Professor, Athletic Training
When Professor of Athletic Training John Caruso is not in the classroom teaching exercise and sports science, he could be playing with a giant yo-yo. Though this may sound like only a diversion, it's one way that Caruso is exploring how to keep astronauts healthy in space.
During his two-year postdoctoral study at the Johnson Space Center in Houston, Caruso began researching the physiological aspects of space flight. He found that the lack of gravity causes many changes in the body, including fluid shift and loss of bone mass, muscle mass and muscle strength. "These changes adversely affect mission objectives and astronauts' health," Caruso says.
Early space expeditions, like a trip to the moon, were only a few days. But with advancements in technology and equipment, future space flights, such as a trip to Mars, could last 15 to 30 months. "We don't know if astronauts can tolerate that length of time without gravity," Caruso says. "This research is devoted to keeping people healthy in an environment inhospitable to human life."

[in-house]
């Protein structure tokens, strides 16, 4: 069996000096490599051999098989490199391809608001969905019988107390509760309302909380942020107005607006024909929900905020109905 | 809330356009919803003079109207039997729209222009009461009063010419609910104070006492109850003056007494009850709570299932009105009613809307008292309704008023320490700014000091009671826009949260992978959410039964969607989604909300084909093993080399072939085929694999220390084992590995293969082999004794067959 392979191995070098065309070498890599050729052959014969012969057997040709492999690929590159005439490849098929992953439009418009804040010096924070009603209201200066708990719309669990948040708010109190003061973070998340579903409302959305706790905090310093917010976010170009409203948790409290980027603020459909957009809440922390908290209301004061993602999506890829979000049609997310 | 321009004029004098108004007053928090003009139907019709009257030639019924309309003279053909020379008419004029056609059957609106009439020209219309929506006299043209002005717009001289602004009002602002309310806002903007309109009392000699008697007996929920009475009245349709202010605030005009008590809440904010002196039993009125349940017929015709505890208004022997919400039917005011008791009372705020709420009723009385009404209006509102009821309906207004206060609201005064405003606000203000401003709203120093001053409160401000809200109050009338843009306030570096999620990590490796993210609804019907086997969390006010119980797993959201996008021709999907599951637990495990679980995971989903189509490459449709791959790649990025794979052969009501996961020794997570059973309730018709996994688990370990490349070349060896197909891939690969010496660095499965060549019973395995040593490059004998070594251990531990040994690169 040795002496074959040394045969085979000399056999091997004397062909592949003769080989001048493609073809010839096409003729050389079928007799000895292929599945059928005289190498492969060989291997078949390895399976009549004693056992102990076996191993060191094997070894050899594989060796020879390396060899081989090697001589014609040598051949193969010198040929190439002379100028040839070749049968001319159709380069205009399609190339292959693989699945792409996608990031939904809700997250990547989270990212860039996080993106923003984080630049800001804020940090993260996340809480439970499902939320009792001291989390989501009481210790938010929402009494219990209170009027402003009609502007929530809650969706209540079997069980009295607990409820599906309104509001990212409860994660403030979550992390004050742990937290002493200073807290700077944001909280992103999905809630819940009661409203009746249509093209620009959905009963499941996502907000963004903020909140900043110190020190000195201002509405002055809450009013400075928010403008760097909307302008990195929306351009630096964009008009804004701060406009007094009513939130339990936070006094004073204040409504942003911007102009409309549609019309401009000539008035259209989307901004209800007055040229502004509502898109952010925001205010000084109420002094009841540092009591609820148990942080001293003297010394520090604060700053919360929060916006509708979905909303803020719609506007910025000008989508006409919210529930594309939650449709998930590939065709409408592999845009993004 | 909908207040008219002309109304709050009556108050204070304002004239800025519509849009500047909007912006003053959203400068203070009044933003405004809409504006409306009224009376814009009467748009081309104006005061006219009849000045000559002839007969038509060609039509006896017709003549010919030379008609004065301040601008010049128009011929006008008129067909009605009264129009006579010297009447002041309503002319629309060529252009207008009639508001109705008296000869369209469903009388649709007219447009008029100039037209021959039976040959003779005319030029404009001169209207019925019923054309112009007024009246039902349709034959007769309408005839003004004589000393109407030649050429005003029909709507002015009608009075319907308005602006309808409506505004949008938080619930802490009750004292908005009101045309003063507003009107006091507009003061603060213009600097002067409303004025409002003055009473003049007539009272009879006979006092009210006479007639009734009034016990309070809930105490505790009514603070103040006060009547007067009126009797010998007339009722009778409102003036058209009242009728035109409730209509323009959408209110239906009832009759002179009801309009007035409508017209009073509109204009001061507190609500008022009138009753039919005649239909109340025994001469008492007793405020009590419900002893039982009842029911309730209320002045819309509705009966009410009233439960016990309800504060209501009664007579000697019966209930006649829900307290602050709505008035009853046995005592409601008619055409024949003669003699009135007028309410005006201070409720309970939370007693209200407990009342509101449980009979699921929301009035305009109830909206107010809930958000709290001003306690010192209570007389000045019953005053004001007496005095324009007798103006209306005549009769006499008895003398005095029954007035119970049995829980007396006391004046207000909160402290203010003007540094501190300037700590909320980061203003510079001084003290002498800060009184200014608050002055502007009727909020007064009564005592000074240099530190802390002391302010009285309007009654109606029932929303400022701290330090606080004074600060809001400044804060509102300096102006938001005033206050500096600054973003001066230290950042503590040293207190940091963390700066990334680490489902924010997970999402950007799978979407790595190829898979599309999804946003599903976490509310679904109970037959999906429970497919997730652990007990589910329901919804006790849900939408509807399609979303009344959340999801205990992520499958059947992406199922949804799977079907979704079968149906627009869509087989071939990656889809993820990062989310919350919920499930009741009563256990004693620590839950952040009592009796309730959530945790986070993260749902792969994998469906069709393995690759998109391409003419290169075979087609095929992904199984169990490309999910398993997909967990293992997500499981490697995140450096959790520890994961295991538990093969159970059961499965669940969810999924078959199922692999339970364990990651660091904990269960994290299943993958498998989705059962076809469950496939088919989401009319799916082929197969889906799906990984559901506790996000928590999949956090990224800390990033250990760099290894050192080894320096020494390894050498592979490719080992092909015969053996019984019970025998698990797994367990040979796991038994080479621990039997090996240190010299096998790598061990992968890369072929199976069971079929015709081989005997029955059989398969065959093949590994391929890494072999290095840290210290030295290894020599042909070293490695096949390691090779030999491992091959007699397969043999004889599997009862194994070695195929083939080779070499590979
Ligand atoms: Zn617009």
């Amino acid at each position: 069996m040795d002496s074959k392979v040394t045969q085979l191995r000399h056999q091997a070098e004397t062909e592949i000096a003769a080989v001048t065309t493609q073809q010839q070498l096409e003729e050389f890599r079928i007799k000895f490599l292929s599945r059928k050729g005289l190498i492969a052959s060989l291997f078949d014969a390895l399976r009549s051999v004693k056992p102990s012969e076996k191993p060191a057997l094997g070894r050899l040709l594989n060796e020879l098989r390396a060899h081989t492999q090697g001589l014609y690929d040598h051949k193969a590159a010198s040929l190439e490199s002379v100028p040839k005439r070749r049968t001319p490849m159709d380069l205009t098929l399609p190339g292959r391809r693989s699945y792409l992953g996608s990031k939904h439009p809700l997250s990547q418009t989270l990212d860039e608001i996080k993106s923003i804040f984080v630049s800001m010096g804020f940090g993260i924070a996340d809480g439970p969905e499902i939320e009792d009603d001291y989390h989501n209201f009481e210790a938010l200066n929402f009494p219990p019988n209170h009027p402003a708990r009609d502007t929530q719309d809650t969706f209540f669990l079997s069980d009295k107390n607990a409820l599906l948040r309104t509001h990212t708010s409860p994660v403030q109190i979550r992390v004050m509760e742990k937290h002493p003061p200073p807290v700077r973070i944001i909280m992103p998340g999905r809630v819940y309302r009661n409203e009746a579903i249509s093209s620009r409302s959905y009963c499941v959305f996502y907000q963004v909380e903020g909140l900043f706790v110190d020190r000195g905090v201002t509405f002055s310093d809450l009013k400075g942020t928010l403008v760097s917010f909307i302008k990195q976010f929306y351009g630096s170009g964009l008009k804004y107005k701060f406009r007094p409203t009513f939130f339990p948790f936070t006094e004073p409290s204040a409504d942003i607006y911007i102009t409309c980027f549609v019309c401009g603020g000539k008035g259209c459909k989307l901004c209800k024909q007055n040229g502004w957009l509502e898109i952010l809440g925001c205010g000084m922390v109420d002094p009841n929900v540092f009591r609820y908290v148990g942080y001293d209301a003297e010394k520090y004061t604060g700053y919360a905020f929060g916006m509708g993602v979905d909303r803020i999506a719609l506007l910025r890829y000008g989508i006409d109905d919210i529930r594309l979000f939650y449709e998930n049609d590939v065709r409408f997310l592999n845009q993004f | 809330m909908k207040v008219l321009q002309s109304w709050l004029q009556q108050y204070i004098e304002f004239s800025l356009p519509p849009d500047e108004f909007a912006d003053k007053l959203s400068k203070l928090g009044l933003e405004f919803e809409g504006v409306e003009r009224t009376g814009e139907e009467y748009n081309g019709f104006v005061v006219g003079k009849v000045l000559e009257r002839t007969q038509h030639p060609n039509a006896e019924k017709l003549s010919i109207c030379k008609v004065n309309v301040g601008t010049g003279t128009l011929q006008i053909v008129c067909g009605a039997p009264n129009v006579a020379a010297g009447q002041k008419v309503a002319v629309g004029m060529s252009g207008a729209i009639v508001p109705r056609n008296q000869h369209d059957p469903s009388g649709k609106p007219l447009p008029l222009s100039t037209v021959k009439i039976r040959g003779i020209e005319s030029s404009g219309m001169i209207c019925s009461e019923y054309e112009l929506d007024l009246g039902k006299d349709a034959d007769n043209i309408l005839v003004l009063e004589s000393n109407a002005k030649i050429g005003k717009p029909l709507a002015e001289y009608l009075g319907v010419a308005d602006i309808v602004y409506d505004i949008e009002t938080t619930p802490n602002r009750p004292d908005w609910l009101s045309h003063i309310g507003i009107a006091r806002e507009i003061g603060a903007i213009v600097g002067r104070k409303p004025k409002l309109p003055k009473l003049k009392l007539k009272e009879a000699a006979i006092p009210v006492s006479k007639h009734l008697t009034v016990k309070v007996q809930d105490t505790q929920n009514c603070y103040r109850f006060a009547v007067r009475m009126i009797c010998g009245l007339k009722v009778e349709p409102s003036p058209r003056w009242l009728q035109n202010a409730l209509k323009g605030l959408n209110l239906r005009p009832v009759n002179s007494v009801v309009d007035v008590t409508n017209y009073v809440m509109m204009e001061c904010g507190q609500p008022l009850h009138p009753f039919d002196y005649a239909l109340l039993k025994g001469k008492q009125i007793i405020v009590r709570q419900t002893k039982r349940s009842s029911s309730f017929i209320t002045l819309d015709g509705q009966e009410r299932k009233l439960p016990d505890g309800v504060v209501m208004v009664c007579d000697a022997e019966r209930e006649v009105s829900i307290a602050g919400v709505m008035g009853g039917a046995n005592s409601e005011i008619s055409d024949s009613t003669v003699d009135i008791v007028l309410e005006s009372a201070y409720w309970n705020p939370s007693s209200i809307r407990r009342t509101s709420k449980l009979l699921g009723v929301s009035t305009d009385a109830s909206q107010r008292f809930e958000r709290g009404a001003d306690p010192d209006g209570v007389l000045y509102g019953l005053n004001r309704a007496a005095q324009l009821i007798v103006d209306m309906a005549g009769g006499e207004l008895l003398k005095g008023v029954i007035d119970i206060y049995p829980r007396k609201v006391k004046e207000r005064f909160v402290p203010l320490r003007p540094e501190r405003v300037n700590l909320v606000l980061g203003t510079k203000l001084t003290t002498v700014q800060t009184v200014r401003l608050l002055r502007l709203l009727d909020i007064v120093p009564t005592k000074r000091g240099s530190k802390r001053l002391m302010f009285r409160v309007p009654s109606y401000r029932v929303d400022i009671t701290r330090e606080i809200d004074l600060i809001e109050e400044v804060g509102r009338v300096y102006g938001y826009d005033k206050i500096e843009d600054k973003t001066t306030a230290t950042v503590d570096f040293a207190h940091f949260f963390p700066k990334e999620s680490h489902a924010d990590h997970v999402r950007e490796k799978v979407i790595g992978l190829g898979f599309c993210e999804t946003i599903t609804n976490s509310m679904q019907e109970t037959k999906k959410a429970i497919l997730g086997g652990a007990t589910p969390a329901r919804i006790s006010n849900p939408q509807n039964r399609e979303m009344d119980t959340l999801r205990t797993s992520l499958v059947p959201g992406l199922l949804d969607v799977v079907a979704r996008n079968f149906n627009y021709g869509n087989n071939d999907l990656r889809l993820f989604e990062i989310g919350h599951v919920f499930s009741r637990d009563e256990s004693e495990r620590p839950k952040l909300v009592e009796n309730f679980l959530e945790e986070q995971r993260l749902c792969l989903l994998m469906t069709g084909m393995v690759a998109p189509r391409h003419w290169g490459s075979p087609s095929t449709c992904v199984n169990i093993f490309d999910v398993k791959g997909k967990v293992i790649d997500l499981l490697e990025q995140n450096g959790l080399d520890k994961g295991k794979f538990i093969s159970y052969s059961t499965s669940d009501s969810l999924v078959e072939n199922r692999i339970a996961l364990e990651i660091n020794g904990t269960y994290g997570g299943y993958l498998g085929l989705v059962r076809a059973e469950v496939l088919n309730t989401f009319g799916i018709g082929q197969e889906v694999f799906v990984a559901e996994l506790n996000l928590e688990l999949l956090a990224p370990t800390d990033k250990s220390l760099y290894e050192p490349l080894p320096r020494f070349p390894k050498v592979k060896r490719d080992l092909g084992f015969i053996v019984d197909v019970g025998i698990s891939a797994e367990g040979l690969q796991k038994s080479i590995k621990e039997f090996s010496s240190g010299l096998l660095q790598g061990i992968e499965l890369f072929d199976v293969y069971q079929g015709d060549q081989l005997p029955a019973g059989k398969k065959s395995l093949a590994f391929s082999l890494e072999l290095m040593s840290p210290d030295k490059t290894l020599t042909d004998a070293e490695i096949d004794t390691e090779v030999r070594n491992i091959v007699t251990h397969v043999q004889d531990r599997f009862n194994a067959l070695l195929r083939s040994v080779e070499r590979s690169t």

What astronauts experience in space is similar to muscle atrophy due to lack of use, much like the effects of aging. And because of this similarity, Caruso says his research will have broad applications in the field of geriatrics and elsewhere.
Caruso has enlisted the help of several students who serve as subjects and as research technicians using the giant yo-yo, which is actually a strength-training machine. Developed in Sweden, the devise uses inertia rather than gravity to build muscle. It operates on a flywheel that does not require weights, making it ideal in an environment without gravity.
"It's a giant yo-yo that's operated with your feet," Caruso says. "There are only a few of these in the United States, so it's a wonderful opportunity for the students to be able to work with one right here on the TU campus."
Interest in the yo-yo from NASA and others gives Caruso every reason to move forward with his research. In doing so, he'll be able to involve more students by giving them the opportunity to participate in the development and testing of the equipment while authoring papers on their findings.